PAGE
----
(WHTM) — The new Pennsylvania state budget includes millions of dollars in mental health funding. The money will be allocated by county leaders, who say this is a step in the right direction but it’s not nearly enough.

According to the County Commissioners Association of Pennsylvania (CCAP), not enough mental health services for people who need them have been the story for years, and they say this budget will not do much to change that narrative.

The need for mental health help is fast outpacing the services available.

“People are having to wait months to get in, or they might have to go to another town or another county,” CCAP Executive Director Lisa Schaefer said. “We see people in the emergency rooms when they don’t know where else to go for crisis services. We see people ending up in our criminal justice system when their mental health needs aren’t addressed.”

The state budget is trying to address the problem. It includes $20 million for county mental health services, but Schaefer said the mental health system statewide is likely underfunded by $1.2 billion.

“It’s barely going to help keep the system afloat where it is now, much less start to do the rebuilding that we really need to,” she said of the money.

That $20 million also will be spread across 67 counties.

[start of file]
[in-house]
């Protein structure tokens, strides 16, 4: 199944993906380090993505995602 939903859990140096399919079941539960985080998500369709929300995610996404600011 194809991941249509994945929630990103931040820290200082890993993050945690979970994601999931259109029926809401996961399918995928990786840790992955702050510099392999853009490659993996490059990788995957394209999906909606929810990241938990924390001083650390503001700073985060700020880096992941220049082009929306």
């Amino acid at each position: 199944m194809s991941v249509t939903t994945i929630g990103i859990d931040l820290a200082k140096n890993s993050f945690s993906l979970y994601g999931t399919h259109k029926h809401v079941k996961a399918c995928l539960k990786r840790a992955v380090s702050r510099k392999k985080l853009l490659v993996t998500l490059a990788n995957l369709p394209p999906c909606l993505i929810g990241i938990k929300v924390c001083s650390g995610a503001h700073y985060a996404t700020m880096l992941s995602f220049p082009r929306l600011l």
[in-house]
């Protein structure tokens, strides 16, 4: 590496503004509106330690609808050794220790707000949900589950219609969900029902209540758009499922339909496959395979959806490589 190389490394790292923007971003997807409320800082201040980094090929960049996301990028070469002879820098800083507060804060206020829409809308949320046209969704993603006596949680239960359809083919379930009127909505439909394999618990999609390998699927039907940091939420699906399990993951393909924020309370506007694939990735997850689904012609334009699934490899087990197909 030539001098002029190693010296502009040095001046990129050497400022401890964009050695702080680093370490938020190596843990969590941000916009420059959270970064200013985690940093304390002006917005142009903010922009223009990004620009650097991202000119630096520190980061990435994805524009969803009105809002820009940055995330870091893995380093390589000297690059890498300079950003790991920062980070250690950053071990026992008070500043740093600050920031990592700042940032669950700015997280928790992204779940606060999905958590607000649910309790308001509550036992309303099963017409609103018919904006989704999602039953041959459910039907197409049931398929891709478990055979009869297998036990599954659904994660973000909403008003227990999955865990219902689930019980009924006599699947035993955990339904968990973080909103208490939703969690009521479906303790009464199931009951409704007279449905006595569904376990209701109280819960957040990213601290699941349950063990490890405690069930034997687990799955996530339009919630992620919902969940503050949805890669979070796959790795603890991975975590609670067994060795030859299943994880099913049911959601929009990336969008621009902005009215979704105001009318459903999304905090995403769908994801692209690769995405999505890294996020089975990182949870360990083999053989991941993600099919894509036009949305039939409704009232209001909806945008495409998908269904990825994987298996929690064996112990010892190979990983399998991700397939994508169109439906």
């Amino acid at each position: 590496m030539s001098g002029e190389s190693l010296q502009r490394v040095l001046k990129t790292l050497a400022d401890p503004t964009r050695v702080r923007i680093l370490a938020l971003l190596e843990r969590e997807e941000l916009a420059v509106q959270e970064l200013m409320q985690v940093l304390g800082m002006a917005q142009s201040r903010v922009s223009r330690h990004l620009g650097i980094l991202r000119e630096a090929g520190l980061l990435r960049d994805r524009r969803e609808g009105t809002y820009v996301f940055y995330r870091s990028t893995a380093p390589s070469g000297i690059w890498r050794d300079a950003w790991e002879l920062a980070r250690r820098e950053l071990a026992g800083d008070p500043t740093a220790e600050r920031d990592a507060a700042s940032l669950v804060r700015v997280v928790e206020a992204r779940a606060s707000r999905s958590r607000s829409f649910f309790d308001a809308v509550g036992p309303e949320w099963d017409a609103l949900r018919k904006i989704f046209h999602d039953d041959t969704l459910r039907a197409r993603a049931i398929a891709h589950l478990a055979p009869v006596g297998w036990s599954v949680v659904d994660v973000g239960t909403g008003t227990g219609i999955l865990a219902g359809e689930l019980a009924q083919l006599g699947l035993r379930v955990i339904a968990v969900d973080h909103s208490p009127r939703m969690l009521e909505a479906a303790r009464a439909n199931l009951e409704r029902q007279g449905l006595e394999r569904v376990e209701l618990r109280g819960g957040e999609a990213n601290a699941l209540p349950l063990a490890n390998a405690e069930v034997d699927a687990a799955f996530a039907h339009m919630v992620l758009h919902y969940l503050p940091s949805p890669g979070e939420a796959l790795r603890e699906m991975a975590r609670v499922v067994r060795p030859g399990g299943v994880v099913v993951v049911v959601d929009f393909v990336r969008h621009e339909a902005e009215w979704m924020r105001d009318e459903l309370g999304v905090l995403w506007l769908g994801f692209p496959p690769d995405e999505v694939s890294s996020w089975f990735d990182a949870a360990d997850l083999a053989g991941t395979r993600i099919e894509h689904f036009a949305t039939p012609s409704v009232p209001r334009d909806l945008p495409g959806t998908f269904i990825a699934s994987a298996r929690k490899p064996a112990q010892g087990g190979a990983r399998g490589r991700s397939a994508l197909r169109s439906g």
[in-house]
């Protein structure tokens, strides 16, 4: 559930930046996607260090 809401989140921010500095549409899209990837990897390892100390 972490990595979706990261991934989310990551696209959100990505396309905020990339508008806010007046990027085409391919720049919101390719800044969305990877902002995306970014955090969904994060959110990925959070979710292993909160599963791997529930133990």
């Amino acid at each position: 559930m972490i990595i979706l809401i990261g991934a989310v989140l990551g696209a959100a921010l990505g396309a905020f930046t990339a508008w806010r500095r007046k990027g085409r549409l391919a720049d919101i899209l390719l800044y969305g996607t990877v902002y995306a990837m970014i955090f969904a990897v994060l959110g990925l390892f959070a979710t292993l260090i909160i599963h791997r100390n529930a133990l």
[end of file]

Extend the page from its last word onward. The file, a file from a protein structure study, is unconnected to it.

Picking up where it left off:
“[It[ will result in literally almost no monies to be able to address a $1.5 million deficit,” Dauphin County Commissioner George Hartwick said.

Hartwick said that is the deficit his county is facing. Cumberland and Perry County Mental Health Services are $2.5 million short.

“If there [are] no additional resources, us, Cumberland and surrounding counties are going to be forced to make the difficult decision of who we cut,” Hartwick said.

The budget also includes another $100 million for school mental health — that is federal funding from the American Rescue Plan Act. Schaefer said originally that was going to be $200 million, half going to schools, the other half to counties.

“[It] would have been a great investment, a great step forward to start rebuilding our mental health system,” she said.

Funding from the budget is a step forward, but Hartwick and Schaefer say they need more from state officials to help everyone in Pennsylvania.

“We just need to start putting our money into those needs so that we can truly start to support that,” she said.

“We’re right now putting our fingers in the dikes to try to stop any major catastrophe from happening,” Hartwick said. “We need to do better as a county, we need to do better as a state…than to have those options be again emergency rooms or jails.”

Hartwick said there is reason to hope. He said he is encouraged to see bipartisan support for addressing the mental health crisis in the state legislature. Now, he said there just needs to be action.